Starting a franchise business can be an attractive option for people who have always wanted to have their own business, but may not be ready to quit their day jobs just yet. Being able to profit directly from your labor, increase your independence, and gain better control over the future of your career all prove compelling incentives for folks like John Baldino and his wife, Kathleen, of Milford, Delaware. Baldino and his wife, both with corporate backgrounds, spent some time researching franchises, and the one that rose to the top of their list was a beauty salon business. They liked its business model and that it was a “manager-run” business, in which the owner manages the manager, who runs the store. “I was already a customer for probably five years before I actually bought one,” he said. The idea of starting with a small operation that offers future growth has great appeal, especially for folks who may be anxious about venturing out on their own. A franchise system like the one the Baldinos chose can help ease the transition. The way this franchise system is designed, the owner is the people manager and the cheerleader, whose job is to check the numbers and be involved in recruiting, training and marketing, as well as scoping out the next business opportunity. After deciding to purchase a salon, Baldino said they went through a six-month evaluation — a type of mutual vetting period — before they were able to sign the contract. “The process of how to run this business is very well-defined,” Baldino said. “There was a clear understanding of what it takes to be successful.” Baldino particularly liked how the company’s procedures and technology all worked together. For example, this franchisor offers its owners an iPad app, through which franchisees can get real-time data on what’s going on in their salons. Owners can actually sit in their office (at their job) and watch the salon. They can see which stylists are currently cutting hair and which ones may be on a break. Many of this company’s franchisees come from corporate America, and the quality they tend to share is an interest in conservative growth. They want their own businesses but don’t want a lot of risk, so they prefer to start slow. And over time, franchisees are encouraged to purchase additional salons because a multi-unit operation offers economies of scale, as well as greater management flexibility. For example, managers can shift stylists around to different stores to meet demand The Baldinos started with one franchise two years ago, opened their second a year later and are now actively scouting for another location. “I have a great general manager. She runs both salons,” he said. “I just have to mix in the right people.” Baldino estimates he puts in about 10 hours a week, and his wife, who left her job to devote more time to the business, works 25 to 30 hours a week. Their growth mode increases the time commitment, he noted, since opening a new salon requires an extensive ramp-up period and intensive marketing to encourage people to change their habits. Since their managers handle the nitty-gritty of day-to-day operations, he and his wife can think about the bigger picture, such as marketing and growing their business. While Baldino isn’t ready to leave his corporate job, he can imagine the day he will transition completely to small-business owner. By then, it may not be such a small business. As for now, they’re looking at one franchise at a time.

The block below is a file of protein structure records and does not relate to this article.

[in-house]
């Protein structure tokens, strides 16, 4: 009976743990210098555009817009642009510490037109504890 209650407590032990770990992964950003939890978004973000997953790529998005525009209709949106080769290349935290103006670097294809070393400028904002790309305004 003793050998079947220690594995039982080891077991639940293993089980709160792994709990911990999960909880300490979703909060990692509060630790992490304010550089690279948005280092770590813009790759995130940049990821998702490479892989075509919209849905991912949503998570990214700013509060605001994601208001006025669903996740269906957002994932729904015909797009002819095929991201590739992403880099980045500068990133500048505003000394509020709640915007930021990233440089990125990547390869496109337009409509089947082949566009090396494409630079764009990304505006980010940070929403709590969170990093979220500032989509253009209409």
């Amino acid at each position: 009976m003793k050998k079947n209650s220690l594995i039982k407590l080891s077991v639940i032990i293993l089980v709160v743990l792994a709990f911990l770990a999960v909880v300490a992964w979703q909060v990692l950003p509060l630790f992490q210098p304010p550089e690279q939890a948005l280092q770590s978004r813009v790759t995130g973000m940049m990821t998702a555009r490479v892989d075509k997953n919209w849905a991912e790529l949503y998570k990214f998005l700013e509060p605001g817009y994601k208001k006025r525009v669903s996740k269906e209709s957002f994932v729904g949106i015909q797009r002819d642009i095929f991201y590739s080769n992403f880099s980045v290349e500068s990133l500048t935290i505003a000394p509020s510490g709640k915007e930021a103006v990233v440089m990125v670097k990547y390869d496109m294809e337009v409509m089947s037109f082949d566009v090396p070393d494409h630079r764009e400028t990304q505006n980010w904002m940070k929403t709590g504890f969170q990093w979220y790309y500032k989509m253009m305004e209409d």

Ready to make your dream of becoming an entrepreneur come true? Get your free evaluation today! Contact Dan Citrenbaum to help you create the career you’ve always wanted. As a business coach, Dan brings years of experience helping people select and buy a franchise or existing business. You can reach Dan at dcitrenbaum@gmail.com or at (484) 278-4589.

Choose a franchise for the long run: Growth opportunities for the 21st century economy

Long Road

While everyone’s always looking for the next big thing, the smart money is on the long term trend — in franchising as much as any other business.

So rather than cruising your neighborhood in an effort to ascertain the types of businesses most in demand, look to the larger economic trends to guide your search for a new business.

While great opportunities abound in the wide world of franchising, you have to research market trends to winnow down your choices to those that work for you and offer the best long-term growth.